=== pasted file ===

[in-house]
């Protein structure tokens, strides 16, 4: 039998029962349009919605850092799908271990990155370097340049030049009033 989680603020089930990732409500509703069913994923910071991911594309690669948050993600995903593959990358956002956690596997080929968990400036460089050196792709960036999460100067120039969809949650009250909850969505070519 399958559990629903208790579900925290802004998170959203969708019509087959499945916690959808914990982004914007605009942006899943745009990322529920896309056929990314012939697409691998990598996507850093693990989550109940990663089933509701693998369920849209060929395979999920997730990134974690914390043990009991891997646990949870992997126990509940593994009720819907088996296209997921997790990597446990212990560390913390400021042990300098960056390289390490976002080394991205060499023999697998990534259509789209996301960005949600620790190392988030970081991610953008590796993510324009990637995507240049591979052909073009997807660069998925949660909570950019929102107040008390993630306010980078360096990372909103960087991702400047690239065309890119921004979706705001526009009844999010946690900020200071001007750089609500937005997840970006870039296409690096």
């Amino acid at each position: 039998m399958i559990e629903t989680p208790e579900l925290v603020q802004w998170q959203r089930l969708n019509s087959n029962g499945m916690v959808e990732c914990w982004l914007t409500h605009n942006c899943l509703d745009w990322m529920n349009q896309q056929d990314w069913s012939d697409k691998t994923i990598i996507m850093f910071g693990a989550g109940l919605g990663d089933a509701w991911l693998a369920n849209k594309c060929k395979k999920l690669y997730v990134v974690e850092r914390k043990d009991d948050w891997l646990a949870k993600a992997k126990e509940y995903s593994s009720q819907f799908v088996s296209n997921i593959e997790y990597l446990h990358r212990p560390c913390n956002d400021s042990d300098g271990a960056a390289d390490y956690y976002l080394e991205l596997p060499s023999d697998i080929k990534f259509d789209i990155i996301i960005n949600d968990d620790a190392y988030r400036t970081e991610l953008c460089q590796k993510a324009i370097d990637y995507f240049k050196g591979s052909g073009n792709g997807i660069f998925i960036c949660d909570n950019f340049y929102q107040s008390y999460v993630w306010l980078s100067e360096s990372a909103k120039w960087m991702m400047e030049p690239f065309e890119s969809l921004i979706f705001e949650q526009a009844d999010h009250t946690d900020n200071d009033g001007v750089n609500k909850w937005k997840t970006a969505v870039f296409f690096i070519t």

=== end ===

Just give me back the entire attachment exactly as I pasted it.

[in-house]
């Protein structure tokens, strides 16, 4: 039998029962349009919605850092799908271990990155370097340049030049009033 989680603020089930990732409500509703069913994923910071991911594309690669948050993600995903593959990358956002956690596997080929968990400036460089050196792709960036999460100067120039969809949650009250909850969505070519 399958559990629903208790579900925290802004998170959203969708019509087959499945916690959808914990982004914007605009942006899943745009990322529920896309056929990314012939697409691998990598996507850093693990989550109940990663089933509701693998369920849209060929395979999920997730990134974690914390043990009991891997646990949870992997126990509940593994009720819907088996296209997921997790990597446990212990560390913390400021042990300098960056390289390490976002080394991205060499023999697998990534259509789209996301960005949600620790190392988030970081991610953008590796993510324009990637995507240049591979052909073009997807660069998925949660909570950019929102107040008390993630306010980078360096990372909103960087991702400047690239065309890119921004979706705001526009009844999010946690900020200071001007750089609500937005997840970006870039296409690096």
């Amino acid at each position: 039998m399958i559990e629903t989680p208790e579900l925290v603020q802004w998170q959203r089930l969708n019509s087959n029962g499945m916690v959808e990732c914990w982004l914007t409500h605009n942006c899943l509703d745009w990322m529920n349009q896309q056929d990314w069913s012939d697409k691998t994923i990598i996507m850093f910071g693990a989550g109940l919605g990663d089933a509701w991911l693998a369920n849209k594309c060929k395979k999920l690669y997730v990134v974690e850092r914390k043990d009991d948050w891997l646990a949870k993600a992997k126990e509940y995903s593994s009720q819907f799908v088996s296209n997921i593959e997790y990597l446990h990358r212990p560390c913390n956002d400021s042990d300098g271990a960056a390289d390490y956690y976002l080394e991205l596997p060499s023999d697998i080929k990534f259509d789209i990155i996301i960005n949600d968990d620790a190392y988030r400036t970081e991610l953008c460089q590796k993510a324009i370097d990637y995507f240049k050196g591979s052909g073009n792709g997807i660069f998925i960036c949660d909570n950019f340049y929102q107040s008390y999460v993630w306010l980078s100067e360096s990372a909103k120039w960087m991702m400047e030049p690239f065309e890119s969809l921004i979706f705001e949650q526009a009844d999010h009250t946690d900020n200071d009033g001007v750089n609500k909850w937005k997840t970006a969505v870039f296409f690096i070519t």